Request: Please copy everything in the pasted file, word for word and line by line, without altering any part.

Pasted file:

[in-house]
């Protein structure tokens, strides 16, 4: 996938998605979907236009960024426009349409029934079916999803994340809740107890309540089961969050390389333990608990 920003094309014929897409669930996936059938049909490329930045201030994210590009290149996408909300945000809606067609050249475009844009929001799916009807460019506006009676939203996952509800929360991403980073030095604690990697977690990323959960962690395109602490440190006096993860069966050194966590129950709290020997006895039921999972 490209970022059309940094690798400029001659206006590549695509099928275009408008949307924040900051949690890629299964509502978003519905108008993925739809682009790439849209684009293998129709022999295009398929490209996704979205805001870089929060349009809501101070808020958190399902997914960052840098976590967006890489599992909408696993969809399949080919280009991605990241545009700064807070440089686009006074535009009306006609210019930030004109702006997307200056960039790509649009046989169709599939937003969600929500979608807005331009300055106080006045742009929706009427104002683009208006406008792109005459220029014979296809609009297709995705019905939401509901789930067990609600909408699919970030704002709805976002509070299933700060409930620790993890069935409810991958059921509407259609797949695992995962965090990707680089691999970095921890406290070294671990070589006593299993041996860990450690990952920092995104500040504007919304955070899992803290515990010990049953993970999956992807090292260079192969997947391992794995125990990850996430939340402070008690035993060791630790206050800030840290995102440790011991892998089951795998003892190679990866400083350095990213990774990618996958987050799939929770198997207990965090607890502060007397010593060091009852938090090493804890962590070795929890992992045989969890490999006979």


[in-house]
């Protein structure tokens, strides 16, 4: 996938998605979907236009960024426009349409029934079916999803994340809740107890309540089961969050390389333990608990 920003094309014929897409669930996936059938049909490329930045201030994210590009290149996408909300945000809606067609050249475009844009929001799916009807460019506006009676939203996952509800929360991403980073030095604690990697977690990323959960962690395109602490440190006096993860069966050194966590129950709290020997006895039921999972 490209970022059309940094690798400029001659206006590549695509099928275009408008949307924040900051949690890629299964509502978003519905108008993925739809682009790439849209684009293998129709022999295009398929490209996704979205805001870089929060349009809501101070808020958190399902997914960052840098976590967006890489599992909408696993969809399949080919280009991605990241545009700064807070440089686009006074535009009306006609210019930030004109702006997307200056960039790509649009046989169709599939937003969600929500979608807005331009300055106080006045742009929706009427104002683009208006406008792109005459220029014979296809609009297709995705019905939401509901789930067990609600909408699919970030704002709805976002509070299933700060409930620790993890069935409810991958059921509407259609797949695992995962965090990707680089691999970095921890406290070294671990070589006593299993041996860990450690990952920092995104500040504007919304955070899992803290515990010990049953993970999956992807090292260079192969997947391992794995125990990850996430939340402070008690035993060791630790206050800030840290995102440790011991892998089951795998003892190679990866400083350095990213990774990618996958987050799939929770198997207990965090607890502060007397010593060091009852938090090493804890962590070795929890992992045989969890490999006979």